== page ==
After a short climb to the N we came to a flatter area where our way turned to the NE towards the summit Brochkogel. We climbed a steep stretch, followed by another short, less severe piece. Finally we climbed an exhausting 35° steep neve face 100 m up to the Brochkogel col. Until then we had walked mostly in the shade of the mountains but now we "entered the light". From here we could enjoy for the first time that day the marvellous view particularly to the north. We could have reached the Petersen peak from our position, just with another 50 m easy ascent, but this one was however not on our schedule because we had planned something bigger for today.
The way continued for a while much more easily because it ran almost on the level underneath the NW-face of the Brochkogel. At the broad flat glacier basin between Brochkogel and Wildspitze the view up to those two summits was simply overwhelming. On my first ascent to the Wildspitze in the year 2000 I unfortunately was not able to see much of it. Only after we had passed the N-edge of the Brochkogel the way began to rise gently toward the Wildspitze. It became steeper after the point where it unites with path from the Breslauer Hütte which runs over the Mitterkar col. From there we went approx. 30 - 40° steeply over some large crevasses up to a flatter region where we deposited the backpacks and one each of our sticks.
The last ascent to the Wildspitze summit began now. It went about 40° steeply up the SW face of the Wildspitze and was partly interspersed with blank ice and rocks. Again Helmar had some trouble because of his lack of experience of using the frontal spikes of his crampons. 20 m below the peak we passed a short, but quite exposed piece. It was necessary to pass a 10 m wide stretch only one foot wide on a 40 m high vertical wall with 1st degree climbing. I loved it, but some others of our group not at all. Finally we reached the already very well visited and not too large southern summit of the Wildspitze (3770 m). There, the past awkward ascent was compensated by a breath-taking 360° panorama. The whole of the Tyrol was our oyster because the Wildspitze is the highest tyrolian mountain and the second highest mountain of Austria. Far, far away in the SE we could see the Hohe Wilde and next to it the Schalfkogel and the Hintere Schwärze. Due S were the Similaun and Fineil Spitze. In the SW on the horizon was the Ortler group and dominant before it was the Weisskugel and the Weisssee Spitze above the enormous, flat Gepatsch glacier. Right next opposite in the W was the Vernagt glacier and above that the Brochkogel and the Hoch Vernagt Spitze. Towards the north the Kauner Grat with the Watzespitze was easily recognisable and on the right side of the Pitztal the Gegenkamm with the Hohe Geige.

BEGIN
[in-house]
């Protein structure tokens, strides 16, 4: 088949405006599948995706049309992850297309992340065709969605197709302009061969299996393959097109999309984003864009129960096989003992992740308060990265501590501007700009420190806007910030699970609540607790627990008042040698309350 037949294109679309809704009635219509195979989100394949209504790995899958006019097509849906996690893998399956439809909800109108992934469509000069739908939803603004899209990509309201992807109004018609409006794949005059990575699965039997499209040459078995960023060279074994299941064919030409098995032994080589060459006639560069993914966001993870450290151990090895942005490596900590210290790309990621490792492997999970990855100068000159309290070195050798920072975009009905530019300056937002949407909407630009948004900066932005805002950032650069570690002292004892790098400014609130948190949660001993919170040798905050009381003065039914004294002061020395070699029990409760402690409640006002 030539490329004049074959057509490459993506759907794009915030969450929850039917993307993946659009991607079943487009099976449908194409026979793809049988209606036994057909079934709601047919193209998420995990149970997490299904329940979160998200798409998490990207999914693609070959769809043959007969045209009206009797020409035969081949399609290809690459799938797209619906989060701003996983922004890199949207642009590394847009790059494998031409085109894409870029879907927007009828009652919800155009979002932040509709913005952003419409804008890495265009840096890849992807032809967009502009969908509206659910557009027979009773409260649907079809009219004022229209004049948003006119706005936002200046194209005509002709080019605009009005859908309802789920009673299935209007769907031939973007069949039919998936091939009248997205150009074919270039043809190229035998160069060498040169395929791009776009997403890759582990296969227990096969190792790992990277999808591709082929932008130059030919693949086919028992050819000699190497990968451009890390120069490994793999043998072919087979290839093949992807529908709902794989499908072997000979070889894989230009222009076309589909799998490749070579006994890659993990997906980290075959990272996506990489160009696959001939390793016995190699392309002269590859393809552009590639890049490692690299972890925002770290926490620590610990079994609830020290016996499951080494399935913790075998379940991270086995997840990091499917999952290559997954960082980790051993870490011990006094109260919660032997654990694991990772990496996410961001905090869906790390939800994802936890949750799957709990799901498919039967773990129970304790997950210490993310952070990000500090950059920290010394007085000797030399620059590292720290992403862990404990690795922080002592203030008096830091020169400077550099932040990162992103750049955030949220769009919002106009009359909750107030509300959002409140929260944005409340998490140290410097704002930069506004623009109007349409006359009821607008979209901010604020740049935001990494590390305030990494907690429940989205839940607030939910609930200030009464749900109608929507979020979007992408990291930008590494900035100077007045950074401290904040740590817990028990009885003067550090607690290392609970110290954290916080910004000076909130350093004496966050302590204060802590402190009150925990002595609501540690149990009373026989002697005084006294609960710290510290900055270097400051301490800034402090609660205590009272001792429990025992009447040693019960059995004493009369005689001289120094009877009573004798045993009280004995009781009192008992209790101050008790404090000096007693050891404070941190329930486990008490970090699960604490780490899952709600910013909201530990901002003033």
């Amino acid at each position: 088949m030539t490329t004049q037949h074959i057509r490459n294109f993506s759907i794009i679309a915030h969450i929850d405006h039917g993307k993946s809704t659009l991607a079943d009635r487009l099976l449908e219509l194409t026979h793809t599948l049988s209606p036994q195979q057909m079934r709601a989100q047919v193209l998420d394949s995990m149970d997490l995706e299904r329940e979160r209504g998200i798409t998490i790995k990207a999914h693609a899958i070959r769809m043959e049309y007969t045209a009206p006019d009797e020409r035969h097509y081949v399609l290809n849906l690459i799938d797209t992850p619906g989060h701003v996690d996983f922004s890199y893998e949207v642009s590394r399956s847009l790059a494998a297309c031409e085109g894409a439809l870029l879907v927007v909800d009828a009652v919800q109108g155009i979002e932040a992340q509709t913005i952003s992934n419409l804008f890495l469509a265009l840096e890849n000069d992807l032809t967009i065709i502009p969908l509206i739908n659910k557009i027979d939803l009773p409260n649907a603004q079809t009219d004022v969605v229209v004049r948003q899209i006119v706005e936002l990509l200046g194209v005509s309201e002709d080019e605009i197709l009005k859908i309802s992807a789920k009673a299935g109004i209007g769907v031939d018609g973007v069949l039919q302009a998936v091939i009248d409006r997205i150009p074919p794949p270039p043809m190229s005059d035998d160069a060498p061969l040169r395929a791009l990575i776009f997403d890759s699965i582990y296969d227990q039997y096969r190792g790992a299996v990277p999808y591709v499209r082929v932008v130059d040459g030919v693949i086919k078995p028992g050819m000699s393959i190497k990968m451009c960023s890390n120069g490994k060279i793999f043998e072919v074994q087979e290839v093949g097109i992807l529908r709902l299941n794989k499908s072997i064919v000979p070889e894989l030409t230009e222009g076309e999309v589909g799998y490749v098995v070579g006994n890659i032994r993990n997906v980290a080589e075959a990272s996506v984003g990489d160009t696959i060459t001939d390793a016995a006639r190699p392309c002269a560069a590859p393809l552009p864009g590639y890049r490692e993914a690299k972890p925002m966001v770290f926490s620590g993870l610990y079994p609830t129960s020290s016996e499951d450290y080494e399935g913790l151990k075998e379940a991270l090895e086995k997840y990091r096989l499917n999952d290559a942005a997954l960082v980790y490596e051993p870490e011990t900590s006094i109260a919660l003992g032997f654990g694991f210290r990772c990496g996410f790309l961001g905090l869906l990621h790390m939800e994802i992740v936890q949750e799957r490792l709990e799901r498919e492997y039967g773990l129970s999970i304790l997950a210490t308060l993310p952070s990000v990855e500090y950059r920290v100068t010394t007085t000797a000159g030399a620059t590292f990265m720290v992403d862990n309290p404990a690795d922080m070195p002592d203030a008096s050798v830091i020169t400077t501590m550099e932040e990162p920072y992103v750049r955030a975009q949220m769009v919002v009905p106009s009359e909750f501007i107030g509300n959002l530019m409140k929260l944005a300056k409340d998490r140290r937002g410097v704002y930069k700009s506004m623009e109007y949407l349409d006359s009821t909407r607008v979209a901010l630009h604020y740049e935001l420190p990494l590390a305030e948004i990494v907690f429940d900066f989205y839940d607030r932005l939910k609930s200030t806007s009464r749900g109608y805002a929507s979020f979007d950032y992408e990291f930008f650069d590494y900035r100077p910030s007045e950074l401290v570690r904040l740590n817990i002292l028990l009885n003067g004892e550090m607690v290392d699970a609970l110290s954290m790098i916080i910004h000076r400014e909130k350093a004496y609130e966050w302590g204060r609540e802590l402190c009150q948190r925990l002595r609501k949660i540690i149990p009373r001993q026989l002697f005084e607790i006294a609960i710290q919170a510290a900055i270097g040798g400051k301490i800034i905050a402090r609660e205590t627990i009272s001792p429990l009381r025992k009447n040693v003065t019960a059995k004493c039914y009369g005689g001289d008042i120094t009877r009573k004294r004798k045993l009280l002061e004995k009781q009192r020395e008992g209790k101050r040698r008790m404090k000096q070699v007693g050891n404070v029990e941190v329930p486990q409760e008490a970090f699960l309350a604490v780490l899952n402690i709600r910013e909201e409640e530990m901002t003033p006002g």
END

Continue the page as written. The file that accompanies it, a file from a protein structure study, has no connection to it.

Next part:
After short while, mainly because it became more and more crowded on the summit, we started our descent. At the exposed rock piece and on the first very steep mountain face some of the group again had some difficulties so we descended very carefully. Wolfgang the mountain guide watched out for us very well and in this way we all reached the backpack depot again safe and sound.
We then descended by the route up through the glacier's rupture zone with the large crevasses. After we reached the north face of the Brochkogel we left the way we had come up and zigzagged downwards through other crevasses. Later we followed the trail in a bow movement downwards to the NE right to the Mitterar col. All the way down and even on the fairly even surface on the upper Taschach glacier below the Schluchtkogel we jumped over crevasses again and again or went around them. On the tour three years before we had simply marched straight ahead over this surface without recognising a considerable number of crevasses.
We soon had completed the 70 m ascent to the Mitterkar col and had our first view of the "summer skiing area" of the Pitztaler glacier. To be precise the skiing area didn't exist anymore. We only saw the snow-free surface of the glacier. Thus we shuffled at first gently down the snow-free soggy surfaces of the Mittelberg glacier following the drag lift towards the NE. At the lower end of the Grabkogel we noticed massive building activity. Big machines dug, bulldozed, and broke lines. We left this ghastly place as fast as possible and traversed the glacier to the W towards the Linker Fernerkogel. Here the last counterrose of the route began. It went about 100 m southwards up to the Braunschweiger Hütte (2759 m), which we reached after more than 11½ hours.
Because the weather was still good, we again had marvellous views over there to the Wildspitze in the N as well as to the Mittelberg glacier next to it. The ugly region of the summer skiing area is fortunately concealed from the Braunschweiger Hütte by the Grabkogel. Other building activities at the Rettenbach glacier to the east of the hut however could not be so easily ignored.. At the Rettenbach col an enormous wall had been erected, on which a large construction crane had been installed and every half minute a helicopter arrived with new concrete.
This trip report is part of a whole week of high mountain hikes and can be found at www.Tourplaner-Online.de
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